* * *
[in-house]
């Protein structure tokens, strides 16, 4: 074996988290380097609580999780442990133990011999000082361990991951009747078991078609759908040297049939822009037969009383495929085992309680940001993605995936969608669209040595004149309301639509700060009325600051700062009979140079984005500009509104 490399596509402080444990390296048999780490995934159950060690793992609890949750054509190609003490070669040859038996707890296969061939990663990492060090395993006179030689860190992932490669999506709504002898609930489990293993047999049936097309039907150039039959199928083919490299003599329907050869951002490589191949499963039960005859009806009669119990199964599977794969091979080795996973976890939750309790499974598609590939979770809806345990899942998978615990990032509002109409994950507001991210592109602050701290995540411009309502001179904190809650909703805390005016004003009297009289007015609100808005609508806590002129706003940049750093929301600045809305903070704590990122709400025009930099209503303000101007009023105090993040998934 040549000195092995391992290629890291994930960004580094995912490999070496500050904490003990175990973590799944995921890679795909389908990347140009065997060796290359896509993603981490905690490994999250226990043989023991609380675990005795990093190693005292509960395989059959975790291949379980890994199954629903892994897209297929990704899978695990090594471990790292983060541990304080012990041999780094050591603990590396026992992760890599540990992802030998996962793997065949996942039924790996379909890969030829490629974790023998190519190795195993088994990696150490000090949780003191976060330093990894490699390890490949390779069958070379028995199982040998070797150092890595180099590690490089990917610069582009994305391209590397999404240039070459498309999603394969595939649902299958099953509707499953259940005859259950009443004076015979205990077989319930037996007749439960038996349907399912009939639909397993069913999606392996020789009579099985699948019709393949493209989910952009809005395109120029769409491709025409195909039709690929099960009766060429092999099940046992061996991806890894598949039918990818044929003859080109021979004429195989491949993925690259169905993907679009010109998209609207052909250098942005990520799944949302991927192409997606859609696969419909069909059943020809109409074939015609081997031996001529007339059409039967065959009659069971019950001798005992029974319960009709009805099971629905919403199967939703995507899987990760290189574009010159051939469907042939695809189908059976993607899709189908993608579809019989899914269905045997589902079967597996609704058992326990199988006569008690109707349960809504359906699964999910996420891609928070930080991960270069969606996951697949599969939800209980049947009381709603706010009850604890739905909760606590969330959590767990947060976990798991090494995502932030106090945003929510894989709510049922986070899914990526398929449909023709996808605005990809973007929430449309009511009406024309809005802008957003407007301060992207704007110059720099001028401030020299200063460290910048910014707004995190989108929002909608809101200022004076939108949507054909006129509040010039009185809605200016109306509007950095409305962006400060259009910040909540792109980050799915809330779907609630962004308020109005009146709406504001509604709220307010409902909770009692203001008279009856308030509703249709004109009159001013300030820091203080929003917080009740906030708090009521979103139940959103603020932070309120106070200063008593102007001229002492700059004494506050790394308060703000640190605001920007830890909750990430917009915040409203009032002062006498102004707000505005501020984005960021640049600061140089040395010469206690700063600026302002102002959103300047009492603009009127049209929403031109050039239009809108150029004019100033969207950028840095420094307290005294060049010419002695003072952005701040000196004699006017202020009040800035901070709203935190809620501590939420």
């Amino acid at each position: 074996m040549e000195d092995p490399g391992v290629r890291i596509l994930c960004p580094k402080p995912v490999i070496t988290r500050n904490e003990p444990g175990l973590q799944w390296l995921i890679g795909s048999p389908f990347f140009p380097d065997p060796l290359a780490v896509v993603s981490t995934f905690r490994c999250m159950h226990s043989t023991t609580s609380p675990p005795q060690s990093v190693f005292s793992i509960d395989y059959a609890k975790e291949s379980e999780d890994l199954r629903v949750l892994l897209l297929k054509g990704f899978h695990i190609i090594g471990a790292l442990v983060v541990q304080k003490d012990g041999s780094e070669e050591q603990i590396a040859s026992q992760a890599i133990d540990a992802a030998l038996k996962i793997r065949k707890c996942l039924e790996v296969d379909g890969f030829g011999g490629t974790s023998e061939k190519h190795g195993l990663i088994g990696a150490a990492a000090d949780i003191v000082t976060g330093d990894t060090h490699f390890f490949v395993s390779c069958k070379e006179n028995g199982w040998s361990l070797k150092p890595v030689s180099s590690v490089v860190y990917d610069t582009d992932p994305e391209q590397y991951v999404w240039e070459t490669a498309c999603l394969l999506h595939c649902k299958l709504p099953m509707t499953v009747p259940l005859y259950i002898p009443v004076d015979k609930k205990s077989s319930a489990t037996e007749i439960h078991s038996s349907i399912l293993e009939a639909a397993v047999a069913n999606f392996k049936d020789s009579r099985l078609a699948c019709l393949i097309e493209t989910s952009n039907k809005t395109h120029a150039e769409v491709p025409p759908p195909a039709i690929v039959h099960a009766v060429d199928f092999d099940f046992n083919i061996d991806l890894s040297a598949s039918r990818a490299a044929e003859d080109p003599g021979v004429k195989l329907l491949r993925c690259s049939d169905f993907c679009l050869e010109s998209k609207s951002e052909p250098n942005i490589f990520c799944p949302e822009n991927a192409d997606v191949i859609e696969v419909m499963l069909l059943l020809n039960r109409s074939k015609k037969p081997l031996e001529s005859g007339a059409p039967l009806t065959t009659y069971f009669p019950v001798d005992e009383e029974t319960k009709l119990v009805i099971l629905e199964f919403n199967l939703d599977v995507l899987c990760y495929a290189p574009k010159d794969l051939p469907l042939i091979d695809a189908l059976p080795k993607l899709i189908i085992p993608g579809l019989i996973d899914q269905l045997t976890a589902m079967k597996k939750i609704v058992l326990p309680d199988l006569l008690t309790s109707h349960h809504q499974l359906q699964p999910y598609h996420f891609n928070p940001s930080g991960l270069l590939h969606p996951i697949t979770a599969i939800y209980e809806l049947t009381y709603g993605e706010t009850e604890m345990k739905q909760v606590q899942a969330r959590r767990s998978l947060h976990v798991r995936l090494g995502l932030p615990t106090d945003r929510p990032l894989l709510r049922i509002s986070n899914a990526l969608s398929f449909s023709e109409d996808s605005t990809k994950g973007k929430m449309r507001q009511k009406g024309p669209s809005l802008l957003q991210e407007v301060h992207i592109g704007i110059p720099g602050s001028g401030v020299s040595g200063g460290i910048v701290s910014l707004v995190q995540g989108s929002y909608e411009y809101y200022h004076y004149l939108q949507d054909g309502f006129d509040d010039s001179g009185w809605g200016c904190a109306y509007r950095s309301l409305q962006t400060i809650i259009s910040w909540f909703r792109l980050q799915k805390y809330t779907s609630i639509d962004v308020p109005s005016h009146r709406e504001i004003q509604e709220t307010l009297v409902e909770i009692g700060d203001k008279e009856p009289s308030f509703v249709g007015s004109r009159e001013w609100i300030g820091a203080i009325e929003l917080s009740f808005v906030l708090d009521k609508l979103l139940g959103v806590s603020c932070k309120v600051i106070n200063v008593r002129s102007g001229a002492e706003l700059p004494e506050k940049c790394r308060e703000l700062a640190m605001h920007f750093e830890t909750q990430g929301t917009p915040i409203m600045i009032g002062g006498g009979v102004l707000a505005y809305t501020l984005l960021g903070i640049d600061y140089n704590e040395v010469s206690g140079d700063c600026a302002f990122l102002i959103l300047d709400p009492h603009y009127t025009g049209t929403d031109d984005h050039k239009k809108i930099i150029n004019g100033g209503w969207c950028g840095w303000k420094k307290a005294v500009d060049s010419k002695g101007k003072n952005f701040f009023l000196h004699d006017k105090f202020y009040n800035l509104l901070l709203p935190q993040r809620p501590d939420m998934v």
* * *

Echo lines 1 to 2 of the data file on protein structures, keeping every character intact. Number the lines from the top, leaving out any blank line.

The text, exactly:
[in-house]
């Protein structure tokens, strides 16, 4: 074996988290380097609580999780442990133990011999000082361990991951009747078991078609759908040297049939822009037969009383495929085992309680940001993605995936969608669209040595004149309301639509700060009325600051700062009979140079984005500009509104 490399596509402080444990390296048999780490995934159950060690793992609890949750054509190609003490070669040859038996707890296969061939990663990492060090395993006179030689860190992932490669999506709504002898609930489990293993047999049936097309039907150039039959199928083919490299003599329907050869951002490589191949499963039960005859009806009669119990199964599977794969091979080795996973976890939750309790499974598609590939979770809806345990899942998978615990990032509002109409994950507001991210592109602050701290995540411009309502001179904190809650909703805390005016004003009297009289007015609100808005609508806590002129706003940049750093929301600045809305903070704590990122709400025009930099209503303000101007009023105090993040998934 040549000195092995391992290629890291994930960004580094995912490999070496500050904490003990175990973590799944995921890679795909389908990347140009065997060796290359896509993603981490905690490994999250226990043989023991609380675990005795990093190693005292509960395989059959975790291949379980890994199954629903892994897209297929990704899978695990090594471990790292983060541990304080012990041999780094050591603990590396026992992760890599540990992802030998996962793997065949996942039924790996379909890969030829490629974790023998190519190795195993088994990696150490000090949780003191976060330093990894490699390890490949390779069958070379028995199982040998070797150092890595180099590690490089990917610069582009994305391209590397999404240039070459498309999603394969595939649902299958099953509707499953259940005859259950009443004076015979205990077989319930037996007749439960038996349907399912009939639909397993069913999606392996020789009579099985699948019709393949493209989910952009809005395109120029769409491709025409195909039709690929099960009766060429092999099940046992061996991806890894598949039918990818044929003859080109021979004429195989491949993925690259169905993907679009010109998209609207052909250098942005990520799944949302991927192409997606859609696969419909069909059943020809109409074939015609081997031996001529007339059409039967065959009659069971019950001798005992029974319960009709009805099971629905919403199967939703995507899987990760290189574009010159051939469907042939695809189908059976993607899709189908993608579809019989899914269905045997589902079967597996609704058992326990199988006569008690109707349960809504359906699964999910996420891609928070930080991960270069969606996951697949599969939800209980049947009381709603706010009850604890739905909760606590969330959590767990947060976990798991090494995502932030106090945003929510894989709510049922986070899914990526398929449909023709996808605005990809973007929430449309009511009406024309809005802008957003407007301060992207704007110059720099001028401030020299200063460290910048910014707004995190989108929002909608809101200022004076939108949507054909006129509040010039009185809605200016109306509007950095409305962006400060259009910040909540792109980050799915809330779907609630962004308020109005009146709406504001509604709220307010409902909770009692203001008279009856308030509703249709004109009159001013300030820091203080929003917080009740906030708090009521979103139940959103603020932070309120106070200063008593102007001229002492700059004494506050790394308060703000640190605001920007830890909750990430917009915040409203009032002062006498102004707000505005501020984005960021640049600061140089040395010469206690700063600026302002102002959103300047009492603009009127049209929403031109050039239009809108150029004019100033969207950028840095420094307290005294060049010419002695003072952005701040000196004699006017202020009040800035901070709203935190809620501590939420």